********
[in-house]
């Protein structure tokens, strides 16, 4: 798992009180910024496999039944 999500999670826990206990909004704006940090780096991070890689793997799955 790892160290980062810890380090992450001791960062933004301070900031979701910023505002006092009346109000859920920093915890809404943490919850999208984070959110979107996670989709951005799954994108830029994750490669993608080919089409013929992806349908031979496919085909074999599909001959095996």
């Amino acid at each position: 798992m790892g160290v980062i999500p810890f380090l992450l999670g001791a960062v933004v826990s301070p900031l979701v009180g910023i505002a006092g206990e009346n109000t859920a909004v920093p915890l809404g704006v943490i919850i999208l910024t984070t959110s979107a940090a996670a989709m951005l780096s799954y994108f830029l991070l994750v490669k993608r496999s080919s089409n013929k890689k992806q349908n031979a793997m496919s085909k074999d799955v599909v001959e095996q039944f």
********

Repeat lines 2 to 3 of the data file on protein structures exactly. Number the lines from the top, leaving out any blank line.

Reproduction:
């Protein structure tokens, strides 16, 4: 798992009180910024496999039944 999500999670826990206990909004704006940090780096991070890689793997799955 790892160290980062810890380090992450001791960062933004301070900031979701910023505002006092009346109000859920920093915890809404943490919850999208984070959110979107996670989709951005799954994108830029994750490669993608080919089409013929992806349908031979496919085909074999599909001959095996």
């Amino acid at each position: 798992m790892g160290v980062i999500p810890f380090l992450l999670g001791a960062v933004v826990s301070p900031l979701v009180g910023i505002a006092g206990e009346n109000t859920a909004v920093p915890l809404g704006v943490i919850i999208l910024t984070t959110s979107a940090a996670a989709m951005l780096s799954y994108f830029l991070l994750v490669k993608r496999s080919s089409n013929k890689k992806q349908n031979a793997m496919s085909k074999d799955v599909v001959e095996q039944f």